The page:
Lake Ontario level begins seasonal decline, NNY360 (Watertown, New York), May 29, 2020 (also appeared in the Brockville Recorder and Times).  Lake Ontario’s level has begun its seasonal decline, well below its peak level a year ago, but still well above its long-term average for this point in the year.  The lake’s level typically does not peak until early June, but did so early this year — on May 5 at 247.38 feet.  This level is 20 inches below the peak of 2019, a year of widespread shoreline flooding on the lake and St. Lawrence River.  However, it was also just 4 inches below its general flood stage level.  The level has since dropped two more inches.  With the decline, the International Joint Commission has withdrawn the International Lake Ontario-St. Lawrence River Board’s authority to deviate from Plan 2014, the basic regulation plan used to determine lake and river outflows.

14. Great News from Turtles Kingston
This is HUGE ! And sets a precedent for other communities.
TURTLES KINGSTON successfully lobbied the Public Works Department of the City of Kingston to reschedule their annual ROAD MAINTENANCE practices in all of the City’s wetland areas outside of the entire TURTLE SEASON from the end of May to the end of September except for emergency situations like road washouts which carry a liability factor for the City. All Road Maintenance activities like grading, mowing and restoration practices are rescheduled outside of the Turtle Season. The exception to mowing during the turtle season is when there is an entrance to a property located in a wetland area where both sides of the entrance must be mowed to maintain the sight lines for safety reasons. The use of pesticides and/or herbicides are completely banned in the wetland areas along with the use of ‘granular sealants’ which have serious negative impacts on nesting turtles.
Road maintenance practices are extremely invasive and generally destroy the precious nests of the turtles found on the roadsides. Vegetation management exposes a wide variety of species, including pollinators, to the use of highly toxic chemicals. These chemicals are mixed together to create compounds that have never been tested as to their impact on people or the environment. Research is showing cancers in 2nd and 3rd generations as a consequence of the use of these toxic products.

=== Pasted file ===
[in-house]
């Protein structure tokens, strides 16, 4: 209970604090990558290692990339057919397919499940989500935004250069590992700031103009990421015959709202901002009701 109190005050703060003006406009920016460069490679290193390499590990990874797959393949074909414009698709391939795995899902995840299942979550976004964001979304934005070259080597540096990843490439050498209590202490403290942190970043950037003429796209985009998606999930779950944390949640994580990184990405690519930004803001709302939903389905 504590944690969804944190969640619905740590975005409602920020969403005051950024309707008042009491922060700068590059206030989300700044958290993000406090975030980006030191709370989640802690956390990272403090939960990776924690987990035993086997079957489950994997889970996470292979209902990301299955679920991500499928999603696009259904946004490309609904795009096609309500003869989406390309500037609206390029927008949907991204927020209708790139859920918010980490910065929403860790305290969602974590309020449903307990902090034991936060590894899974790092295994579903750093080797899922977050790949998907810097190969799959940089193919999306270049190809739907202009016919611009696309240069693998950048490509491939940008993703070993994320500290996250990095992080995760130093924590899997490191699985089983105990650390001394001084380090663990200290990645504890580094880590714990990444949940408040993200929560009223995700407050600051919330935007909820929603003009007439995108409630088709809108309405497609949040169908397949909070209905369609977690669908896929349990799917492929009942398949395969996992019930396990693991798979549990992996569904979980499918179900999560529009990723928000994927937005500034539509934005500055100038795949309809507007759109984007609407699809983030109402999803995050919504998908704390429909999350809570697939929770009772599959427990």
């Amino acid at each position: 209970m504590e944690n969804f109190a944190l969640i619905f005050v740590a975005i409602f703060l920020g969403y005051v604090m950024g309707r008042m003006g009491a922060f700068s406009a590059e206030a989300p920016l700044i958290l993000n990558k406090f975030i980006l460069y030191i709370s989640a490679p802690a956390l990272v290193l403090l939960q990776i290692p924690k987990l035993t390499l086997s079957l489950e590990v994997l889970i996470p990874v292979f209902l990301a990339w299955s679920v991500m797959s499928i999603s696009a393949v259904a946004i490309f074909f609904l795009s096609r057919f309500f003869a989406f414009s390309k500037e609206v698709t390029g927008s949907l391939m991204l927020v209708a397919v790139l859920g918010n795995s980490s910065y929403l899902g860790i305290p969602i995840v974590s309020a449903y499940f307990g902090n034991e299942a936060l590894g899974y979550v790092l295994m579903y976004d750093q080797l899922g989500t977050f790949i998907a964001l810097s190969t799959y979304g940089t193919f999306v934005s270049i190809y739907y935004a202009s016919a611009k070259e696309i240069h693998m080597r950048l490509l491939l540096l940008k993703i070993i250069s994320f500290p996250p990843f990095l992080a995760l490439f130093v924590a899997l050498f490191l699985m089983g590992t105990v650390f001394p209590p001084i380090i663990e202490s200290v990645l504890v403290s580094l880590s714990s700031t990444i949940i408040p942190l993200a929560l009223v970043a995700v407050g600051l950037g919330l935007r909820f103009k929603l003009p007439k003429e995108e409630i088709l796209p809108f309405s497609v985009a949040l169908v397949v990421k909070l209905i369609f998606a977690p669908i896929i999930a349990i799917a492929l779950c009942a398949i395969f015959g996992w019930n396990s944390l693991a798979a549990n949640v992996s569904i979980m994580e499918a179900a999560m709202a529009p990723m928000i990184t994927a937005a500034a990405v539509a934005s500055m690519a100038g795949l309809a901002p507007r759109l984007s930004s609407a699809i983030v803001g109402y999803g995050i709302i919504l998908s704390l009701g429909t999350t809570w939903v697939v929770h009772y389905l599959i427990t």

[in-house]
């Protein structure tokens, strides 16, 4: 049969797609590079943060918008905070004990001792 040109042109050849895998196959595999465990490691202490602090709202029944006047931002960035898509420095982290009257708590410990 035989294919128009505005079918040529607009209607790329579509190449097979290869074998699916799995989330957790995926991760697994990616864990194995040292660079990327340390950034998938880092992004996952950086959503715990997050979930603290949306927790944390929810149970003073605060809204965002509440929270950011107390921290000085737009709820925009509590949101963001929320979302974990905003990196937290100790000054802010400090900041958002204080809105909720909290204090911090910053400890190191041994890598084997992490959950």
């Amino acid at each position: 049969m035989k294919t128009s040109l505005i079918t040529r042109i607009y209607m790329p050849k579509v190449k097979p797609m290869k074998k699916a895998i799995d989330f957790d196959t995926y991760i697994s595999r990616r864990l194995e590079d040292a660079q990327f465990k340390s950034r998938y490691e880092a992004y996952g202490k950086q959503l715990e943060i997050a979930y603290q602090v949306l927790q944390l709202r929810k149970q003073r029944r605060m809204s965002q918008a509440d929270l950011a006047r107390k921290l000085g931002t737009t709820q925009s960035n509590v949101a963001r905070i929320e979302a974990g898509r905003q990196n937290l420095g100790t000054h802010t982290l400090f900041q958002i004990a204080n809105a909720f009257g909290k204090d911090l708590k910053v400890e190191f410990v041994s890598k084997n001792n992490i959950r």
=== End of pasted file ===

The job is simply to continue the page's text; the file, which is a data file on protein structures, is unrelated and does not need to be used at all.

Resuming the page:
The bioaccumulation of these substances in the wetland sediments is a major concern. Spraying roadside vegetation near the wetlands guarantees that these chemicals make their way into the wetland waters. This is consequential because the wetlands are the reservoirs for our freshwater sources.
We congratulate the Public Works Department of the City of Kingston – Municipal Government
for their commitment to the preservation and protection of our wetlands and the species within, many of which are classified as ‘endangered’.

15. Just Recovery Community Outreach Zoom Info
Received May 31

“Hi! This is a message from Jeremy, your host…. Our event is now only one week away! I’m writing to ask you to do something that will make our event more successful. Could you spread the word and invite friends/family to come out? The more people we have thinking/sharing/talking, the better our ideas will be and the greater our impact.

Here’s the facebook link for the event with the Zoom info::[%7B%22mechanism%22%3A%22surface%22%2C%22surface%22%3A%22home%22%7D%2C%7B%22mechanism%22%3A%22surface%22%2C%22surface%22%3A%22create_dialog%22%7D]%7D

and here’s the 350 webpage you can share with people. It also has share buttons right on the page that you can use!

I’ll be in touch again in a couple of days to preview the event a bit.
Looking forward to getting together Monday, June 8 at 7 PM!
To contact the event host, visit

So that’s a wrap for the June newsletter.  Wishing you all a wonderful month ahead.
Mary Farrar, President,
Friends of Kingston Inner Harbour,